Rove will headline the fundraiser in Raleigh on January 28. Back when Rove was a top adviser to then-President George W. Bush, he helped recruit Burr to run for the Senate seat that John Edwards vacated in 2004 when he ran for the presidency. Look for the North Carolina Democrats to use this Rove appearance to tie Burr to the unpopular Bush administration.

Burr is expected to be a top Democratic target in 2010. Burr's state has become a swing state after years as a Southern Republican area. It was narrowly carried by Barack Obama in 2008, and in another key election that year, Democrat Kay Hagan unseated incumbent Republican Sen. Elizabeth Dole with a nine-point victory. Burr's approval ratings have been low in recent polls, but so have his disapproval ratings. It's not that he's unpopular, but many voters don't have an opinion at all about him, which will make his fate largely dependent on the overall political climate.

The halls of Capitol Hill may be quiet for the holiday break, but the health care merger calls started this week.

Senate sources tell TPMDC that nothing formal has happened but after a short respite for team health care, the White House and Congressional leadership tasked with negotiating a final plan have gotten back to work.

Staff and members have started discussions but meetings won't start until next week, an aide says. The real talks between lawmakers are likely to start the second week of January.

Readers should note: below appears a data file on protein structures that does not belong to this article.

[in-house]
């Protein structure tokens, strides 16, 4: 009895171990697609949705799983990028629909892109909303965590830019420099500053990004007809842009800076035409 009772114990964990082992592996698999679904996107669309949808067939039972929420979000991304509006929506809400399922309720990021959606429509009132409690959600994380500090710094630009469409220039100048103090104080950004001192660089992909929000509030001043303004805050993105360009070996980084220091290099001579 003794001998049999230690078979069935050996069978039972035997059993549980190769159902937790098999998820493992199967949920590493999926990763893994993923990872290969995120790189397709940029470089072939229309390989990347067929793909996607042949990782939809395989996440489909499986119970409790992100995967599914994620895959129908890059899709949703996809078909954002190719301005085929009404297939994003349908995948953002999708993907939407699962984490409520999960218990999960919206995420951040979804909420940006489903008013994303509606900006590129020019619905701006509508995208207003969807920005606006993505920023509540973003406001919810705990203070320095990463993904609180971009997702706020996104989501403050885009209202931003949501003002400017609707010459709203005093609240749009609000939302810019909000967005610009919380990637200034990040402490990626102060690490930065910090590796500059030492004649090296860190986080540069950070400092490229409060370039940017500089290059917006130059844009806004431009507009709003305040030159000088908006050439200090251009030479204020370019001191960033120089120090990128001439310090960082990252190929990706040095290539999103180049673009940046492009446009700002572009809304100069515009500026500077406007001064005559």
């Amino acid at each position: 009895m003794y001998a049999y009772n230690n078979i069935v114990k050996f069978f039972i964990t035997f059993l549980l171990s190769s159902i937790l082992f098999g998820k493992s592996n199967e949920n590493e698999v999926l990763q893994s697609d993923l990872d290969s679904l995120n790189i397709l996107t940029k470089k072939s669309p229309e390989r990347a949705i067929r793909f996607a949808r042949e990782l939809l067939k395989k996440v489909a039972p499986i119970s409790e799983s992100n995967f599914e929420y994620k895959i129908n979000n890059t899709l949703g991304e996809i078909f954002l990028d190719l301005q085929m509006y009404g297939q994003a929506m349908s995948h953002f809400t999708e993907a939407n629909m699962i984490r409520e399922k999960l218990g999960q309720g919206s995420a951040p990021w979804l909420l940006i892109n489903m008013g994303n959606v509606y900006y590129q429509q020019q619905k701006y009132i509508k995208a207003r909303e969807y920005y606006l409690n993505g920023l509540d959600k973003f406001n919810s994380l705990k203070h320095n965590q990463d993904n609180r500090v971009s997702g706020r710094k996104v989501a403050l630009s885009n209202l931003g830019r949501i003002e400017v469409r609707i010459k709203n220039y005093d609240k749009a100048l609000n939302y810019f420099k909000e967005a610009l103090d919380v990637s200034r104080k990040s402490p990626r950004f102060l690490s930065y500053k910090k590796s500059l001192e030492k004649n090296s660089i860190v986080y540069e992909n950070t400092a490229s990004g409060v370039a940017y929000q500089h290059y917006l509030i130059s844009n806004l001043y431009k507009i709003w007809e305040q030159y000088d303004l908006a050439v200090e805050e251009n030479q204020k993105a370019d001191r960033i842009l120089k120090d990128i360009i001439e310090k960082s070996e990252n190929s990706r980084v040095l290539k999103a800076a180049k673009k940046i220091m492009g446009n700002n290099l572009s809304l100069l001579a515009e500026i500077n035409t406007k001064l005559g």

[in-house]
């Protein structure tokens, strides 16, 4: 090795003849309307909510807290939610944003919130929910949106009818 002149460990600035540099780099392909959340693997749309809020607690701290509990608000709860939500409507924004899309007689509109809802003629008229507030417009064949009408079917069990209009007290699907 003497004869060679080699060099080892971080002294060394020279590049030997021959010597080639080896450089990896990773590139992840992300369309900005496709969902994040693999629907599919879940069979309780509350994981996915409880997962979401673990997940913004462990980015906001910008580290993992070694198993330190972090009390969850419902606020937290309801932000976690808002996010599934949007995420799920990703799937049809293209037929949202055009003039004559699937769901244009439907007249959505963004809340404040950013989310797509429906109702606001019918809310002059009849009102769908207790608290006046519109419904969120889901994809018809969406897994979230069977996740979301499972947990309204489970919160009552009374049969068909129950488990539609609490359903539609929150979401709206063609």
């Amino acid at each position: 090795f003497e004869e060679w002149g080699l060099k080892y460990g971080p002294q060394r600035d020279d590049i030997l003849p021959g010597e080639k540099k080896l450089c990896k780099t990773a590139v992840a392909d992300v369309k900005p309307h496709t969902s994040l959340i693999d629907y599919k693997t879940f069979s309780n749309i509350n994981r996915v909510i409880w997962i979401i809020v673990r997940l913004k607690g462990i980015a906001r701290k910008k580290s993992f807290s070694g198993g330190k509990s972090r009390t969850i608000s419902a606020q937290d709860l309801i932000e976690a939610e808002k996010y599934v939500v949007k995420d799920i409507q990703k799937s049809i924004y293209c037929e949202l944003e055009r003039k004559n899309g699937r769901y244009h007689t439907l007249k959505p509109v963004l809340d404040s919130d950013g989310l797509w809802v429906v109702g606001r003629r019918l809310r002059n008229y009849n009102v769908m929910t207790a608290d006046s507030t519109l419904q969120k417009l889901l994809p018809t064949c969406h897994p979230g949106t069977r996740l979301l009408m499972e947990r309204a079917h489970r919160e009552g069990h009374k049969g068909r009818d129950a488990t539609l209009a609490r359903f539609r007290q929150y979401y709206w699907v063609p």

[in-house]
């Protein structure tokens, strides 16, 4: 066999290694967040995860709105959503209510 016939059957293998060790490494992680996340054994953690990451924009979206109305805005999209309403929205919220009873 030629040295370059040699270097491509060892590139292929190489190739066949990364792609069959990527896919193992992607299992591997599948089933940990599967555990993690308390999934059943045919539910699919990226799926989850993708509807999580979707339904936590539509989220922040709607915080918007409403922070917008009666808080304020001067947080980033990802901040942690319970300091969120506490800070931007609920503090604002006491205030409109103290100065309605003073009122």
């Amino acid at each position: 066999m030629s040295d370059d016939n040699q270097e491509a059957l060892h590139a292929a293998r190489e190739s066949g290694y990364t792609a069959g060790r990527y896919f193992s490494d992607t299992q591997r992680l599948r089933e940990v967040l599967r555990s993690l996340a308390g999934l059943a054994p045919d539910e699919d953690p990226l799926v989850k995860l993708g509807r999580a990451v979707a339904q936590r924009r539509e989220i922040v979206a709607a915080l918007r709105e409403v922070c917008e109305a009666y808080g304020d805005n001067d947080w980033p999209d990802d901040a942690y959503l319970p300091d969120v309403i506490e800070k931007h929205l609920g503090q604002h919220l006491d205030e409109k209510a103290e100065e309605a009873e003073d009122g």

Meanwhile, the White House is using the slow time to sell the health care plan in a less traditional way.

Jen Cannistra of the administration's health care team blogged on the White House Web site a long timeline with photos of the "road" to health care reform.

From community talks on health care one year ago to House and Senate passage of a bill, Cannistra's narrative was used as a tool to explain in detail the basics of what will be in the bill President Obama signs next year. (The sticking points aren't mentioned.)

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On December 22, 2009, the Illinois Department of Corrections hosted a guided media tour of Thomson Correctional Center's cellblock 4D. The Obama administration announced seven days earlier that the federal government purchased the center, which is 50 miles northeast of the Davenport, Iowa and planned to move 1,600 to 2,000 federal prisoners there, along with a "limited number" of detainees from Guantanamo Bay, Cuba. (A spokesperson also stated that in the event detainees don't qualify for a federal trial or military review, they would be held at the facility.) As many as 100 Gitmo detainees may eventually be moved to the supermax prison facility, according to estimates. The exterior of the facility in Thomson, Illinois is seen in this photo taken November 17, 2009.

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Cell block 4D.

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The visitation area.

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An overall view of a typical inmate's cell, unoccupied.

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An aerial view of the Thomson Correctional Center taken November 17, 2009.